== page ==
116 3rd St SE
Cedar Rapids, Iowa 52401
Last winter, while walking the Hancher Auditorium grounds, I noticed a striking addition to the handsome landscape design — 30 granite fish sculptures standing strong and resolute, yet also with a flair toward frolic. Little did I know then that a delightful children’s picture book was well underway to celebrate these sculptures as well as to integrate Hancher’s mission of learning, creativity, community and a commitment to the arts, and that the author/illustrator duo were none other than Iowa City’s own Tess Weaver and Jennifer Black Reinhardt.
Chuck Swanson, executive director of Hancher, commissioned Weaver and Reinhardt to write and illustrate a book that would inspire young people to express their own creativity as exemplified in the magnificent fish installation created by New Mexico artist and sculptor Colette Hosmer. Entitled, “Wellspring,” the installation captures both the essence of Hancher and where it sits along the Iowa River as a special place where creativity flows from its source.
Weaver and Reinhardt happily accepted the picture book offer and challenge, eager to help Hancher, and eager to embrace a long-hoped for, but seemingly out of reach, opportunity to collaborate on a project together. After 20 years of critiquing, cheerleading, and supporting each other’s work, these two friends never dreamed of being able to create a special and beautiful book together, but this April, “Fishtastic: A Tale of Magic and Friendship” (2021, University of Iowa Press, $15, ages 3 to 5) was released. All proceeds benefit Hancher Auditorium to help keep the world-class caliber of the Arts coming to Iowa City from, literally, the far reaches of the world. Signed copies of “Fishtastic!” are available for sale at Sidekick Coffee and Books in Iowa City
Sculptor Hosmer’s vision of Iowa Trout leaping all around the grounds came to fruition from the far reaches of the world also. China, to be exact. There, Hosmer’s smaller-scaled fish sculptures were copied, carved, sanded and brought to life from huge blocks of granite. After a long journey over the Pacific Ocean, they eventually found their way to Iowa City, even during a pandemic, and triggered Weaver’s colorful imagination to create the magical tale, “Fishtastic!”
In the book, the Fishtastic Theater Troupe is excited to be invited to Iowa City’s Hancher Auditorium for a performance. The teensiest fish in the troupe, Etta, designs their fabulous costumes and is a friend to all, especially her best friends, Marvel and Bloop. If only her amazing design talents extended to also possessing the same magical ability to breathe out of water like all the other members of the Troupe so she could enjoy their performance and finally see her lovely costumes sparkle on the stage.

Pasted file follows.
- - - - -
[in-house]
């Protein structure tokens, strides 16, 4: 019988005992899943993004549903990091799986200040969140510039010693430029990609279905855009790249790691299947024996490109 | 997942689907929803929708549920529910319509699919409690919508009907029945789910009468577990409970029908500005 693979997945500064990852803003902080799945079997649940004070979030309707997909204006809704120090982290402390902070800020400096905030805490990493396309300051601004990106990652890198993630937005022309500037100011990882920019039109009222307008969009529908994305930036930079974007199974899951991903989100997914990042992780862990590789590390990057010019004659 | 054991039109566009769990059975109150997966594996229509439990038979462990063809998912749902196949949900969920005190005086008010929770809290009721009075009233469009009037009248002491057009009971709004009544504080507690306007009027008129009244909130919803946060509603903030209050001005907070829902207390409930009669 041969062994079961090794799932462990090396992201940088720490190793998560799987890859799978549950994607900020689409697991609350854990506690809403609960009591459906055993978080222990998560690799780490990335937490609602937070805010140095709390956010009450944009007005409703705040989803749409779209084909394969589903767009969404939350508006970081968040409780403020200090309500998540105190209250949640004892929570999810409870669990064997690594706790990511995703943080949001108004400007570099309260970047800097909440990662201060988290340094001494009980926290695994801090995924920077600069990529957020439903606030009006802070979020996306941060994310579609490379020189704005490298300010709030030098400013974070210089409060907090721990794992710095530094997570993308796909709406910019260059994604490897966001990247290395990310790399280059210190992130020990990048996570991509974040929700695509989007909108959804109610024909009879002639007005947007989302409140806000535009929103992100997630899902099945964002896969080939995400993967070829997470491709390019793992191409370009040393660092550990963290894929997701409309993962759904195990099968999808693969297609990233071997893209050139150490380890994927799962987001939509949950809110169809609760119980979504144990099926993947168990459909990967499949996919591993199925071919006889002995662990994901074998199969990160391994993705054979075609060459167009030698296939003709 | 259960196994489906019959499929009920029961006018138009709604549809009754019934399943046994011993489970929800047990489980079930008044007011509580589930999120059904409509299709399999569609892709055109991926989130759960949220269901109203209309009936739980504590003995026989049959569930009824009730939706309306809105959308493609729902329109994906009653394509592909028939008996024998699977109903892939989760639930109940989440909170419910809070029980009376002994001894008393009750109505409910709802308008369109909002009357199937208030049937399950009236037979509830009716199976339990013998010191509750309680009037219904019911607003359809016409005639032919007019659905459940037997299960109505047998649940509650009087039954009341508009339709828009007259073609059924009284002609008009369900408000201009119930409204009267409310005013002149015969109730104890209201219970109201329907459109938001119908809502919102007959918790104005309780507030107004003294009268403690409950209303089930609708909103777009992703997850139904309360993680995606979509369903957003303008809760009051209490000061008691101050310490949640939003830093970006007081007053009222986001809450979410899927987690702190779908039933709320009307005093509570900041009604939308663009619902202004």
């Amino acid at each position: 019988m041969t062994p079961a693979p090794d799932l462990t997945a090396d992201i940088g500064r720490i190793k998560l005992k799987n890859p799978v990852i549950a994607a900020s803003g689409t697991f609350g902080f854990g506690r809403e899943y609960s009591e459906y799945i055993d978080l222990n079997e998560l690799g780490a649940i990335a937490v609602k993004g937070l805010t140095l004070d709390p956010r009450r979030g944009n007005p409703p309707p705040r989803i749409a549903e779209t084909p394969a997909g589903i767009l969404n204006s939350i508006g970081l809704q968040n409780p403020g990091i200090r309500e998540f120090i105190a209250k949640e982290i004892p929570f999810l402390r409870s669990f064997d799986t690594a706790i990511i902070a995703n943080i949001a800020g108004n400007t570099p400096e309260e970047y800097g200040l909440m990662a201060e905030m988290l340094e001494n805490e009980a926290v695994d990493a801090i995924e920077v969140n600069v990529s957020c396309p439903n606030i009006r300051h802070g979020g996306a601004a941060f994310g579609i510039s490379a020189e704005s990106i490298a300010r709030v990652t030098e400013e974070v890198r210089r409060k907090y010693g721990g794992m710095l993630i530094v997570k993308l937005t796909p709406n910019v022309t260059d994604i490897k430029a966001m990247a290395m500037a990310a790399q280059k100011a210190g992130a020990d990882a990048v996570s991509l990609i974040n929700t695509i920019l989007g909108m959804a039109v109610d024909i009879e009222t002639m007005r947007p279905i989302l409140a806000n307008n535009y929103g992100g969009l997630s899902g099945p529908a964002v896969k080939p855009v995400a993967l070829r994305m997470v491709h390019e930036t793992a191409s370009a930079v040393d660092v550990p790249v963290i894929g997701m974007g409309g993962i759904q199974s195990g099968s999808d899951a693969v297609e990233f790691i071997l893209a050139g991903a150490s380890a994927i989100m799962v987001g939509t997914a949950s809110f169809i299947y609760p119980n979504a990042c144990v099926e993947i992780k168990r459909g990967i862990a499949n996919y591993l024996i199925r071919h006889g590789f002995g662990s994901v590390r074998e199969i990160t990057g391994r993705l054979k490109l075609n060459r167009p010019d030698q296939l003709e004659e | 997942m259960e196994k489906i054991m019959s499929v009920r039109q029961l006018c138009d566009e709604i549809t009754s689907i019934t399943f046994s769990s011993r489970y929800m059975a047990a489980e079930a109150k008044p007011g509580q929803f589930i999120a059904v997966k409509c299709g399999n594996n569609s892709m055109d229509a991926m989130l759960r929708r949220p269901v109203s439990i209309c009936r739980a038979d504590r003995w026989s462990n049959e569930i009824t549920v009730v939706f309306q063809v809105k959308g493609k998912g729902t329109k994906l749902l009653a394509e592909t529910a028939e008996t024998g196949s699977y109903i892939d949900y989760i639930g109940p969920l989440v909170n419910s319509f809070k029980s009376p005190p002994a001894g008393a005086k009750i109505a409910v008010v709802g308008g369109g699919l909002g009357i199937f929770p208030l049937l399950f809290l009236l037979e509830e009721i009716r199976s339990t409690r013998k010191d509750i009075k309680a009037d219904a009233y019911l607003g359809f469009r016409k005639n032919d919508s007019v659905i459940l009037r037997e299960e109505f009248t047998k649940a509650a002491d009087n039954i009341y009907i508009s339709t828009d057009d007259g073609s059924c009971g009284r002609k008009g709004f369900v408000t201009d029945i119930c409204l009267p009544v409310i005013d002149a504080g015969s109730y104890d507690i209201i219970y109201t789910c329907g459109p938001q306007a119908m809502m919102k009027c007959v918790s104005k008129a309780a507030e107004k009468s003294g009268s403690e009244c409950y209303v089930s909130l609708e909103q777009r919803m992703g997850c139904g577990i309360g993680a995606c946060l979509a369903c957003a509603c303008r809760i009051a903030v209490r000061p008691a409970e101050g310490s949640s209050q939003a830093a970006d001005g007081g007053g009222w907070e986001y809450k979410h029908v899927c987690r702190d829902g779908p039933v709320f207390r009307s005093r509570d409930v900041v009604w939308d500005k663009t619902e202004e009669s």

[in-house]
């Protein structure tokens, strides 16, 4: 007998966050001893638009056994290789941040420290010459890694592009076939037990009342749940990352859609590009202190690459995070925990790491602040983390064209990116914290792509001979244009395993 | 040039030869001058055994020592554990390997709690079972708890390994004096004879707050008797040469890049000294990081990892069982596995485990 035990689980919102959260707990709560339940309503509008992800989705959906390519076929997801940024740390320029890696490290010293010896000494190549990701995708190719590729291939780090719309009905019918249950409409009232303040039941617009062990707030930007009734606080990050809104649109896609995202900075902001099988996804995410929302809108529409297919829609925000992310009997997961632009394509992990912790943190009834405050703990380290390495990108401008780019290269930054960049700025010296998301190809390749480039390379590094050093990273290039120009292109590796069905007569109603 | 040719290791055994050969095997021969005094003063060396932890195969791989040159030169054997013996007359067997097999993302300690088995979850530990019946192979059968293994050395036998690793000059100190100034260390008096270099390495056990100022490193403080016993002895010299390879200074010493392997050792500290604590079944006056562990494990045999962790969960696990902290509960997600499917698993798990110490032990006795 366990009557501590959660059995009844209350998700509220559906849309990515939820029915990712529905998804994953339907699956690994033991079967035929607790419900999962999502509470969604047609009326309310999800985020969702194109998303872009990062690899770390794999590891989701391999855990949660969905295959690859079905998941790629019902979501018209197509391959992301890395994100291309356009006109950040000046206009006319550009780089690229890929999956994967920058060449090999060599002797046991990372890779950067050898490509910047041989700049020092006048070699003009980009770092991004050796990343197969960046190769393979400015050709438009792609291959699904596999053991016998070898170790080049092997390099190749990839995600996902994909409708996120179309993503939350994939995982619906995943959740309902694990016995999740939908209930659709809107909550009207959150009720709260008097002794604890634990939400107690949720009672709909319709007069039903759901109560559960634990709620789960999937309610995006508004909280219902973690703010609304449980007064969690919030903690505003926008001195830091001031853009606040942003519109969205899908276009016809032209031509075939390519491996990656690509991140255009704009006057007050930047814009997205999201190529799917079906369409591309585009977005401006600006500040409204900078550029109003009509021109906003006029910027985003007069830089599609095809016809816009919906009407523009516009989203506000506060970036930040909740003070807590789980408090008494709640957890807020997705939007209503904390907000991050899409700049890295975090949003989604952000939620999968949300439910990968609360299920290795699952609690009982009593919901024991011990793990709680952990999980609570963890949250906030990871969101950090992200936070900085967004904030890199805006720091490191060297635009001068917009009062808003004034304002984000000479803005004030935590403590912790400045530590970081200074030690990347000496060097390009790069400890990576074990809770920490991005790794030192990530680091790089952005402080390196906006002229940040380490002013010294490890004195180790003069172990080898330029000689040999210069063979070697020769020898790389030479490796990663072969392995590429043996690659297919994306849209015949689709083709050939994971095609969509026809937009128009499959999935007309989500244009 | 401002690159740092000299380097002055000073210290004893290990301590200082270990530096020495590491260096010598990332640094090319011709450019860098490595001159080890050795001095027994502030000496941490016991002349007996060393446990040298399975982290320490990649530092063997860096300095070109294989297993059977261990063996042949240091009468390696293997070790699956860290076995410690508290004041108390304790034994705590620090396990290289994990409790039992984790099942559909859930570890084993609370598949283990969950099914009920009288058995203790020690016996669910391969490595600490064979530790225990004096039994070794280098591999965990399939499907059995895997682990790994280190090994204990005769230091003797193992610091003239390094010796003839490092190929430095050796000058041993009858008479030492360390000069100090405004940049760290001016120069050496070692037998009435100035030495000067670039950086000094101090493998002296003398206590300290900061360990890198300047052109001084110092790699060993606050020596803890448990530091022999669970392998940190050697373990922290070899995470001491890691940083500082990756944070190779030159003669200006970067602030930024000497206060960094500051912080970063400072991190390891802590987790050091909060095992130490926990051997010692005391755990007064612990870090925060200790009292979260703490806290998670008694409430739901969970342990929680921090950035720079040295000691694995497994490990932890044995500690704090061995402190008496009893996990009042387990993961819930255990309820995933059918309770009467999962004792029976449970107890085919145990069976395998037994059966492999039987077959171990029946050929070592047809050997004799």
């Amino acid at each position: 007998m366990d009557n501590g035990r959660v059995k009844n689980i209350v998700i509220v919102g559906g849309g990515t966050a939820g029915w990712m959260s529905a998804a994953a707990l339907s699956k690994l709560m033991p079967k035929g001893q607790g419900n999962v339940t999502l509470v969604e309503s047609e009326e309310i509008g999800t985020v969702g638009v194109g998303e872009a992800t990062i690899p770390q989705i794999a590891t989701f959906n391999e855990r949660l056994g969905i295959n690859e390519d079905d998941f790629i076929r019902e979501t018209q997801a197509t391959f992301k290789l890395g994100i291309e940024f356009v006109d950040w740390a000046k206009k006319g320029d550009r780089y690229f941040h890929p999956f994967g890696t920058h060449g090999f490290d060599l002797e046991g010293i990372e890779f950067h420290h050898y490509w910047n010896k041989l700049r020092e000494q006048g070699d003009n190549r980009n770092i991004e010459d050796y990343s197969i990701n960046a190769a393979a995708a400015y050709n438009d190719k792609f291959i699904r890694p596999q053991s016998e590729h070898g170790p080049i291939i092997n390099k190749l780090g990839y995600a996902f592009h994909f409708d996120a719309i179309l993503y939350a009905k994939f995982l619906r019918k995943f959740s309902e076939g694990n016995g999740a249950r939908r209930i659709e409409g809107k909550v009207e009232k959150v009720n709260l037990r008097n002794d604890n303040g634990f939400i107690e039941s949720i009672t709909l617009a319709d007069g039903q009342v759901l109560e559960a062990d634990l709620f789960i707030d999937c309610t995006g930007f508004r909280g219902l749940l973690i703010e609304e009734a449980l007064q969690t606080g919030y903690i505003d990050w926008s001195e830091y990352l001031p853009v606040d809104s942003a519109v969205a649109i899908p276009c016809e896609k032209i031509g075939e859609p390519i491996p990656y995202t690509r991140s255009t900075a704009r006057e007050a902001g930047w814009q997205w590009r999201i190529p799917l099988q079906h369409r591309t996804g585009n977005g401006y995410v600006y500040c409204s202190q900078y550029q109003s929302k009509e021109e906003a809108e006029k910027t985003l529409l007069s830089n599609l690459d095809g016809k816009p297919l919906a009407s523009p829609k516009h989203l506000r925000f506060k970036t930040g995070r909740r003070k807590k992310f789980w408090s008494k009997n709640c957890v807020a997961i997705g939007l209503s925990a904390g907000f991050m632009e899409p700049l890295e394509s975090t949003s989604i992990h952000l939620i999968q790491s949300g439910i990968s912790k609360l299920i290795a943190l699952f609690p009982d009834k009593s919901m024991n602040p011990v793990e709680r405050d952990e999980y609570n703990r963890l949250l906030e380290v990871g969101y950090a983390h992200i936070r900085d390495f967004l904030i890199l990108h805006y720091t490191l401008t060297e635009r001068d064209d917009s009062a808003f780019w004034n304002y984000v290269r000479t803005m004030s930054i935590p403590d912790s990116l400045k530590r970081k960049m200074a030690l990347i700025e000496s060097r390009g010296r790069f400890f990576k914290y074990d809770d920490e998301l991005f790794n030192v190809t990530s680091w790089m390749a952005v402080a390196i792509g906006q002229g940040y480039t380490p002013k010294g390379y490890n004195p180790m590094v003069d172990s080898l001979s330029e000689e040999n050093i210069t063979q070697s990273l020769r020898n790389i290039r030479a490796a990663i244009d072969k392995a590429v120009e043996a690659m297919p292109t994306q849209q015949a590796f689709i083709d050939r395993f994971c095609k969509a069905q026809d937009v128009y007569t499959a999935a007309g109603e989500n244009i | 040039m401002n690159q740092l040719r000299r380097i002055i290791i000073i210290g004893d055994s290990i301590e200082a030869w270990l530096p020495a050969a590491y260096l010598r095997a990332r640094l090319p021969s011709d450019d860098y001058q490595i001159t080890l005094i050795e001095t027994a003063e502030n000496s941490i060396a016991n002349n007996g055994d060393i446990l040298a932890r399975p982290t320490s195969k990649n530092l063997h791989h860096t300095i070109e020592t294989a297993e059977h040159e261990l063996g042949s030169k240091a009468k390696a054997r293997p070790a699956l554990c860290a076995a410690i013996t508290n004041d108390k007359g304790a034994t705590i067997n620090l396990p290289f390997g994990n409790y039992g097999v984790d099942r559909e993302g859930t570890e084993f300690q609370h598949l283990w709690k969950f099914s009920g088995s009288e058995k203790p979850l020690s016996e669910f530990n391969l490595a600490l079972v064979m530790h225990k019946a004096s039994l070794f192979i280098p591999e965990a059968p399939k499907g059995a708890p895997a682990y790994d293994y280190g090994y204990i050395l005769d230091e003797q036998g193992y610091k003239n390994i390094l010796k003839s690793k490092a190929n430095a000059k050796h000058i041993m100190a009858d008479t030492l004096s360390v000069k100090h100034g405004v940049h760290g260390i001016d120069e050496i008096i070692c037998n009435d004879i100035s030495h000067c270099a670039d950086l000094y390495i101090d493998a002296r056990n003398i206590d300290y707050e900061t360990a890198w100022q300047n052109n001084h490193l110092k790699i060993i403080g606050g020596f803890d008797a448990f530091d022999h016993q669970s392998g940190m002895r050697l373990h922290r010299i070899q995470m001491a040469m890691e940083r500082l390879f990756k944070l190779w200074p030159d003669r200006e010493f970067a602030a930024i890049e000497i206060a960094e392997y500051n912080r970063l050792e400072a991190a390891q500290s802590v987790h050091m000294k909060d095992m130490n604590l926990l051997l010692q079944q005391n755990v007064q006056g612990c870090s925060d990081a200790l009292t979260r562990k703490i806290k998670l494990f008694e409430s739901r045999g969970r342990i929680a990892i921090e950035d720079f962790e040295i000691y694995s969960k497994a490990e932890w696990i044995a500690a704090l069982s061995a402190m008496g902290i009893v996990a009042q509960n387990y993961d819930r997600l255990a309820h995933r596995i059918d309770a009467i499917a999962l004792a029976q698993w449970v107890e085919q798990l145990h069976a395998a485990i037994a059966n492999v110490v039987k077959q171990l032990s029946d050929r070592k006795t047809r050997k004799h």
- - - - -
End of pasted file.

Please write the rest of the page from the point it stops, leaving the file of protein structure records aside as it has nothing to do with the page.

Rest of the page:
Marvel and Bloop try to help and, when all fails, they remind her of how wonderful she is, but this is of little comfort to Etta. Defeated, she gives up her dream of breathing earthly air and seeing the performance, but travels with them to Iowa City as a good friend would. In all of the excitement, when their trunk ful of costumes is forgotten in the river, it is Etta’s unwavering care and love for her friends that saves the day and spurs just the magic needed for a happy ending.
In the blog Picture Book Builders (picturebookbuilders.com), Reinhardt is a regular contributor and conducts an interview with Weaver, who explains the process of how Etta’s story came to her:
“I have a habit of walking when I’m trying to think of ideas or put phrases together. I … kept having visions of a trunk bobbing up to the surface of the Iowa River, then being shoved up onto the riverbank but sliding back into the water. That got me thinking: What was in that trunk? Who was shoving it? Why? Asking those questions led me to my main character and to the entire Fishtastic crew,” Weaver said. “Added to that was the pandemic, which was new and frightening. I think one reason Etta came to me in this caring way is that I was searching for a bit of light as the world felt so threatened. Etta, Bloop, and Marvel are all good-hearted characters. They showed up right when I needed them.”
As the illustrator, Reinhardt’s witty details, trademark humor, and fanciful flourishes can be admired on every page. Only a skilled illustrator can give Iowa trout individual personalities, and, of course, Reinhardt has done it. From Etta’s pincushion hat, the inventiveness of the wonderful costumes, the ripples of the Iowa River, and, most special of all, Reinhardt’s distinctly recognizable rendition of Iowa City’s newest iconic building, Hancher Auditorium, each page delights, sparkles, and conveys Weaver’s story in a glorious way.
Wendy Henrichs is a children's author living in Iowa City.